Rajeev De Mello
Bank of Singapore
Chief Investment Officer
Investing in Asia since 2005

In an environment of supportive global central banks and an improving tone in the trade and technology between the US and China, we are positive on equities and corporate bonds.

Emerging markets should even outperform global markets in such an environment. We heard from the US Federal Reserve and the ECB that they are ready to cut rates to support the economy. Inflation rates are persistently below all major central bank objectives, which leave policymakers plenty of room to keep monetary policy very supportive.

China will also support its economy with a number of available measures. We can expect to see further easing of monetary policy, more spending on infrastructure and even measures to support the property market if needed.

We favour regions and sectors which are linked to global growth. Emerging markets, stocks and bonds with international exposure should be beneficiaries in H2. This environment is also favourable for local currency bonds in Asia. Closest to home, Singapore dollar bonds look attractive when compared to bonds of other developed nations.

After the big decline in government bond yields in the US and China, we are more cautious about shorter maturity high quality bonds as they are expensive.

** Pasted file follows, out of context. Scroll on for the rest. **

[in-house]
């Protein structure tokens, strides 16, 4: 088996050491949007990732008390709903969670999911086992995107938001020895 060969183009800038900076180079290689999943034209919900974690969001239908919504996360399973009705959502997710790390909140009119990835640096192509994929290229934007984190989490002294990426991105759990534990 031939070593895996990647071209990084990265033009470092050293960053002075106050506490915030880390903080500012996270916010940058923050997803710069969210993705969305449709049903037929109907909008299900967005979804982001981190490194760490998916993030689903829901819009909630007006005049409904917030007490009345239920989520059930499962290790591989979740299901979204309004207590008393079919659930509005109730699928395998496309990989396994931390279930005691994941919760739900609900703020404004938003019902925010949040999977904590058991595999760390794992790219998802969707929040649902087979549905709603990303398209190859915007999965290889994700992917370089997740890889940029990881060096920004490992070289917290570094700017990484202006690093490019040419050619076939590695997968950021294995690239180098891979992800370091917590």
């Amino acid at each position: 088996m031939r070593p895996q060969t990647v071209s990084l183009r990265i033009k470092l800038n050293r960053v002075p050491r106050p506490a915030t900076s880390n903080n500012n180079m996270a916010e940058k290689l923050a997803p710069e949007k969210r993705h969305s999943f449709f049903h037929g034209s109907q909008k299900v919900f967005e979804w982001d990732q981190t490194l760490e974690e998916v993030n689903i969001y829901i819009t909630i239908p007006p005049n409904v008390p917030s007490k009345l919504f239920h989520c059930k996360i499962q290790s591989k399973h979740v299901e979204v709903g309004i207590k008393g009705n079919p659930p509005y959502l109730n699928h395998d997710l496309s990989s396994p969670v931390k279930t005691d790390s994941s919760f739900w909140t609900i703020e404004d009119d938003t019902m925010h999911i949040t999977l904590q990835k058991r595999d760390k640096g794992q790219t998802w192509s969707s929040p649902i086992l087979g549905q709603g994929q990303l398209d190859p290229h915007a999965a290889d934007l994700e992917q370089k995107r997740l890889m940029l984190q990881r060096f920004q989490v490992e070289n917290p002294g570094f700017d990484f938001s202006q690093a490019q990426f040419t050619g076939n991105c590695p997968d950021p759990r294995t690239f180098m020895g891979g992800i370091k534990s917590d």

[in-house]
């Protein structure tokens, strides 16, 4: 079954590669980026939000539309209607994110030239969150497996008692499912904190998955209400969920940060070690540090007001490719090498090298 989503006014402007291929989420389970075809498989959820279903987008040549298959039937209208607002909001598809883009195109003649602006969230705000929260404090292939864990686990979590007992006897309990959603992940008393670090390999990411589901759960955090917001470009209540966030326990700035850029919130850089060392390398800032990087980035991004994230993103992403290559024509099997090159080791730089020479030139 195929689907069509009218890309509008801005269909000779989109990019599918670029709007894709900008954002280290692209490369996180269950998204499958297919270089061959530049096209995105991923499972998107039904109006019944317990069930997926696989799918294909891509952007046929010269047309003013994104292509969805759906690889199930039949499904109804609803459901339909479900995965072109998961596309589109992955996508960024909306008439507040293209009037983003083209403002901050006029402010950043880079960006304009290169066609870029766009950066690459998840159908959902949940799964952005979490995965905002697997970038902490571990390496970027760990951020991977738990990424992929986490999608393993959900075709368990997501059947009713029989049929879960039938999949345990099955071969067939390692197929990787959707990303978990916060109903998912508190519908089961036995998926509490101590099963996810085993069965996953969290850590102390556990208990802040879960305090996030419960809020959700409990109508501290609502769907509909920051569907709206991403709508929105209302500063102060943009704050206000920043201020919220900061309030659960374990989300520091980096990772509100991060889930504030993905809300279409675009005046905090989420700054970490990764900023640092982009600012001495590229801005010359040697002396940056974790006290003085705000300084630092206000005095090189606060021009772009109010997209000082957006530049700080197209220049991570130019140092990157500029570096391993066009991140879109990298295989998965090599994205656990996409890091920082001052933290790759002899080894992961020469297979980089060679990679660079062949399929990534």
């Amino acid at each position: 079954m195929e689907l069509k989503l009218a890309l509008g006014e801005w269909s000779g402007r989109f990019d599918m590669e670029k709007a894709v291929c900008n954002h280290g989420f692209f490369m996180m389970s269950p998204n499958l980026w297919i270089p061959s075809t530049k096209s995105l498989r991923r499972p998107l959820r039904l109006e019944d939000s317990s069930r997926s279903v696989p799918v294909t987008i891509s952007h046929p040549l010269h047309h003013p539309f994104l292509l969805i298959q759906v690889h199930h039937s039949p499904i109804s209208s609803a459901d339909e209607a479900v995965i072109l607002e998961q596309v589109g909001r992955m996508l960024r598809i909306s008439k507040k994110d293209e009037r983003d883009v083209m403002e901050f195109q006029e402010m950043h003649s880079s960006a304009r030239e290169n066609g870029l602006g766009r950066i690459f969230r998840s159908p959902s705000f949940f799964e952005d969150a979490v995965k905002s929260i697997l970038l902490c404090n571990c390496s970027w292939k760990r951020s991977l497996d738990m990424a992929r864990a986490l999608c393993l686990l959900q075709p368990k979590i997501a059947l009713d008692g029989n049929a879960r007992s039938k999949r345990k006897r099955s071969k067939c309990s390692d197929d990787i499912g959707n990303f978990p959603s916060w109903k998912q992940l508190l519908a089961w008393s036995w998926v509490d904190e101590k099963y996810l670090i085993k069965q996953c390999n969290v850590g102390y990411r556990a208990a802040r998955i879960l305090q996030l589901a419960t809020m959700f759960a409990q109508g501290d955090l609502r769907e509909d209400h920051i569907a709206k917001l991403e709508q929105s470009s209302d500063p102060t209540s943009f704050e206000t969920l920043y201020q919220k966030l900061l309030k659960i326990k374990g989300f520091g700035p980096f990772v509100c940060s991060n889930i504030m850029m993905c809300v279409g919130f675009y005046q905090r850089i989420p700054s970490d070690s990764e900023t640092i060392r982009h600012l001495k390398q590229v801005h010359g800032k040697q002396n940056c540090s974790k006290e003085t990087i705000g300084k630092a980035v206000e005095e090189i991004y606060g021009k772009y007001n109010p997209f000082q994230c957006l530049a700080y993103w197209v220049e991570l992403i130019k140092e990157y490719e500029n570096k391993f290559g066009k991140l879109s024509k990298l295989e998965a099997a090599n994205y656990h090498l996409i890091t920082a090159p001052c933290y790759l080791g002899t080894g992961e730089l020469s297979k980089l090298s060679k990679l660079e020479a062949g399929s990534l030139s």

Leon Goldfeld
JP Morgan Asset Management
Managing Director
Portfolio Manager in the multi-asset solutions team

Our base case remains that global growth will be positive but unspectacular and that a recession is unlikely over the next 12 months. However, our hopes of a decent second-half rebound in activity - particularly in trade and capex - are fading, and global growth is on track to come in a little below trend for the year as a whole.

Recession risks are certainly higher than they were at the start of the year, as a cursory glance at the inverted US yield curve will suggest. But with labor markets robust and household balance sheets strong - on the basis of economic data, at least - risk of contraction over the near term is relatively contained. Further out, however, risks may be more negatively skewed.

Over the next few months, it is likely that the pendulum swings between hopes of growth rebounding and rates falling, and fears of intensifi ed trade tension. As this unfolds, opportunities will present themselves, but with geopolitics driving the macro agenda, allocation may be as much about timing as it is about fundamentals.

We retain our mild underweight to stocks and prefer to take risk in carry assets like credit, while remaining conscious of the liquidity risks. Easier policy may support equity valuations at the margin, but the environment remains late-cycle and we don't see a strong upside to earnings. Refl ecting the drop in bond yields, within fi xed income we downgrade duration from overweight to neutral.

We maintain our preference for US stocks over European ones but have dialled down our preference for emerging market stocks, where we see a weak earnings outlook, with downside risks stemming from the trade concerns. US Treasuries remain our favorite bond market, and we upgrade UK Gilts, noting that the risk of a hard Brexit is rising.